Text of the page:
Pastor’s Message

revAntalAndras

Rev. Andras Antal

If we look back to the roots of our parish, which built the first Hungarian Roman Catholic church in North America, we find the purpose of its establishment most beautifully expressed in the religious desire of those Hungarians who began arriving en masse to Cleveland by the middle of the 1880s. The Hungarians want to pray in Hungarian, and they want to offer thanks to God in a Hungarian church for the bread that they earn through their daily sweat and tears. This holy and noble expectation was fulfilled by Rev. Károly Bőhm, who announced the founding of St. Elizabeth Parish on December 11, 1892 and celebrated the first Mass in the parish’s newly built church less than one year later on September 8, 1893. Aware of its mission, St. Elizabeth Parish, through the construction of its first church and through the efforts of its founding pastor, Fr. Bőhm, earnestly began incredible missionary efforts that extended as far as the other Hungarian communities spread throughout the United States. The pastors of the parish, continuing the blessed work of Fr. Bőhm, have strongly defied the storms of history over the last more than 123 years so that at all times they have carried out the work of Christ with honor. For over a century, six pastors, together with other assistant pastors and Hungarian-speaking priests, have carried out this apostolic work. Every period brought its fair share of hardships to the pastors, but they tirelessly did everything to ensure that the first church of the Cleveland Hungarian Catholic community would be and remain, first and foremost, a center of religious life.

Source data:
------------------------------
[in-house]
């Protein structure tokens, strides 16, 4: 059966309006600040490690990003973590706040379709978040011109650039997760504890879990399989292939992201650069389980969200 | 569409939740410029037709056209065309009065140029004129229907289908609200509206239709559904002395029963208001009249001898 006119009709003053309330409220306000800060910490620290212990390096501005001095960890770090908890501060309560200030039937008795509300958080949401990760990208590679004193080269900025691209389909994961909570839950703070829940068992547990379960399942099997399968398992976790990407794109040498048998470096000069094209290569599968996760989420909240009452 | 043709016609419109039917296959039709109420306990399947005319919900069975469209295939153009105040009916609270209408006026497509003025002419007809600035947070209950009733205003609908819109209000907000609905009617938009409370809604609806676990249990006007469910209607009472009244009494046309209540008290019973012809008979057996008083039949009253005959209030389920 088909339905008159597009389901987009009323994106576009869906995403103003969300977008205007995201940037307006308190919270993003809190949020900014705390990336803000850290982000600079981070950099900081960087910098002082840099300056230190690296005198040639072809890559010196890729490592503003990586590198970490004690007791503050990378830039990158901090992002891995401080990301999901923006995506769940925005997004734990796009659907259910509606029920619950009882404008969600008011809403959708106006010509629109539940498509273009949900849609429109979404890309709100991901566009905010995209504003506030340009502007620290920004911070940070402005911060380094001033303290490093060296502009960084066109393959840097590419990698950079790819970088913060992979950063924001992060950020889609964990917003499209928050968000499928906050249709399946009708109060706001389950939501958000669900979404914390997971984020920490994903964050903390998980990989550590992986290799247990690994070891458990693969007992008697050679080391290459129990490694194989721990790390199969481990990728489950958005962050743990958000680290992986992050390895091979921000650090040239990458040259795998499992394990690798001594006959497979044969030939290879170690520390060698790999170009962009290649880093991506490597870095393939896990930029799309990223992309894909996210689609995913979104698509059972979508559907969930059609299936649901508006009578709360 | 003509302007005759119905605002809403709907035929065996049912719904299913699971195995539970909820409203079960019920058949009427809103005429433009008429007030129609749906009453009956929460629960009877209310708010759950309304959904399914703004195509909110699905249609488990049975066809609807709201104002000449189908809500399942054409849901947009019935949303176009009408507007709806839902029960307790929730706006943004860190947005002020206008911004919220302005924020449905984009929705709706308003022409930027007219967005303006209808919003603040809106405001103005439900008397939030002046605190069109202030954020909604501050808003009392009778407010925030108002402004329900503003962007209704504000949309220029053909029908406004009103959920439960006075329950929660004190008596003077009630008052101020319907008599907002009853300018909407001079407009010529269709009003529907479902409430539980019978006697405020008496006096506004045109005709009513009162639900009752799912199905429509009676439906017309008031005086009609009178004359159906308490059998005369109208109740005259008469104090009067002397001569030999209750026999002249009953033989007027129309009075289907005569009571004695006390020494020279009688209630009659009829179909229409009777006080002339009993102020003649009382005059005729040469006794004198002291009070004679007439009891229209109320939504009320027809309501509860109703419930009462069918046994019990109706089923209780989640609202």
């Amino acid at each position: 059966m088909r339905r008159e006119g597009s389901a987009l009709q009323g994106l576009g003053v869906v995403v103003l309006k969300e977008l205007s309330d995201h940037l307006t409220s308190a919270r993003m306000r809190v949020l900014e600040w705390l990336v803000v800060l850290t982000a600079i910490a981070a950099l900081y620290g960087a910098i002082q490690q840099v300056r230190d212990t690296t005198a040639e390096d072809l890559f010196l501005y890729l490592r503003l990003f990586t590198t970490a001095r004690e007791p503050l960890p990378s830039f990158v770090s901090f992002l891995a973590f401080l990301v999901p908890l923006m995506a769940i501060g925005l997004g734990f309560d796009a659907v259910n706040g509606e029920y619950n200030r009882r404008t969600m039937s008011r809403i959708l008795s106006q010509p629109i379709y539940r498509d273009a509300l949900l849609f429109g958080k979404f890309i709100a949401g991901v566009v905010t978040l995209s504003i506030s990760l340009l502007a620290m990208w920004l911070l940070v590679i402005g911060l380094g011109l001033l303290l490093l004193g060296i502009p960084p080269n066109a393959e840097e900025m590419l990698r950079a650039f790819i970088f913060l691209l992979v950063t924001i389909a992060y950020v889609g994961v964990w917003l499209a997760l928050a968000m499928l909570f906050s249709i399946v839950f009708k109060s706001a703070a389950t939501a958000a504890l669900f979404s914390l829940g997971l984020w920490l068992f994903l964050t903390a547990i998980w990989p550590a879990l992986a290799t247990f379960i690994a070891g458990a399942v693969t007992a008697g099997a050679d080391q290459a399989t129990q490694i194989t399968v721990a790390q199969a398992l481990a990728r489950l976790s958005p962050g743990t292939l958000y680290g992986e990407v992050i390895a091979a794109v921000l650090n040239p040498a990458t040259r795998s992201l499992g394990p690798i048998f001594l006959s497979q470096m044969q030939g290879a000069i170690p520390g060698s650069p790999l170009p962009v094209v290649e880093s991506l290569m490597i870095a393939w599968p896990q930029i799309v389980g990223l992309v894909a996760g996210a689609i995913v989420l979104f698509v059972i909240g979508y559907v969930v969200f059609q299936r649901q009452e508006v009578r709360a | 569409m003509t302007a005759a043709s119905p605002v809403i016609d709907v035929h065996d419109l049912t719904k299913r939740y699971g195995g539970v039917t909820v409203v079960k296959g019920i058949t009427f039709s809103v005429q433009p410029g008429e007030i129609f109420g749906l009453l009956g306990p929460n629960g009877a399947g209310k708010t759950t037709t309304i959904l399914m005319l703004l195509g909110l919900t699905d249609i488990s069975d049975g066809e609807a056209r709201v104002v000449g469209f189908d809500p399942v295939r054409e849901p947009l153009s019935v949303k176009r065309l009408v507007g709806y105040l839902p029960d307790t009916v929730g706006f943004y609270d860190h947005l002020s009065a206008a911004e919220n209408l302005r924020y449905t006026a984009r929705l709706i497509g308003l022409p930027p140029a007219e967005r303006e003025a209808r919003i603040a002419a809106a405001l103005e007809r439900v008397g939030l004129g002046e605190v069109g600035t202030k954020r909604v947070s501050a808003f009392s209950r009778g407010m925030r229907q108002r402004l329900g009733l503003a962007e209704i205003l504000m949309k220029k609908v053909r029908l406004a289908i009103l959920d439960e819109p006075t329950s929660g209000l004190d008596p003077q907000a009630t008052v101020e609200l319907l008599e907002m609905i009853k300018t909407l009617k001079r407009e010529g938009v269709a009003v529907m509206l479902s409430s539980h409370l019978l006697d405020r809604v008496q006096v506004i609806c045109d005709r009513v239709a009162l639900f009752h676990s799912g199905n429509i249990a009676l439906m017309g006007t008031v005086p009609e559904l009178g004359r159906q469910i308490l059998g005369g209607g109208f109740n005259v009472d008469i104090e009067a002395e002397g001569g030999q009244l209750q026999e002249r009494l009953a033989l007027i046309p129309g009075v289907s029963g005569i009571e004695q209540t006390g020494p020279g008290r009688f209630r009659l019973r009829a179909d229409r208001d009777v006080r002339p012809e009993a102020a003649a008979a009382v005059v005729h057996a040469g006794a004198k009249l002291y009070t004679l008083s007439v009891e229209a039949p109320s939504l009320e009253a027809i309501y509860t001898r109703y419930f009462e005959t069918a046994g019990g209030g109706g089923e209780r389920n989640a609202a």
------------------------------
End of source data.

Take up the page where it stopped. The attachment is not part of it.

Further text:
Drawing from secular opinions, some scholars, recognizing the service that ethnic churches provide to their communities, argue that their significance lies mainly in their role as community builders and not principally or necessarily as places of religion concerned with the transmission of the faith. There are some who regard ethnic churches merely as buildings that symbolize cultural and ethnic identity. We, on the other hand, strive to do everything so that we might remain faithful to the original religious desires of our ancestors.  We regard the church as the house of God, where, following in the footsteps of our Hungarian saints, we seek the road to the salvation of our souls. Therefore, we pray and undertake every sacrifice so that more people will understand, appreciate, and embrace our church’s mission.

We invite you to visit our beautiful church and to join us for Sunday Mass. We would be overjoyed if you were to pray with us and accompany us as together we seek to grow closer to God. This closeness can be achieved through the practice of our Catholic faith, and you are always welcome to draw from the graces that God gives us by participating in the sacramental life of our parish. For the fulfillment of all these things, we ask for the intercession of St. Elizabeth and the saints of our Hungarian people.

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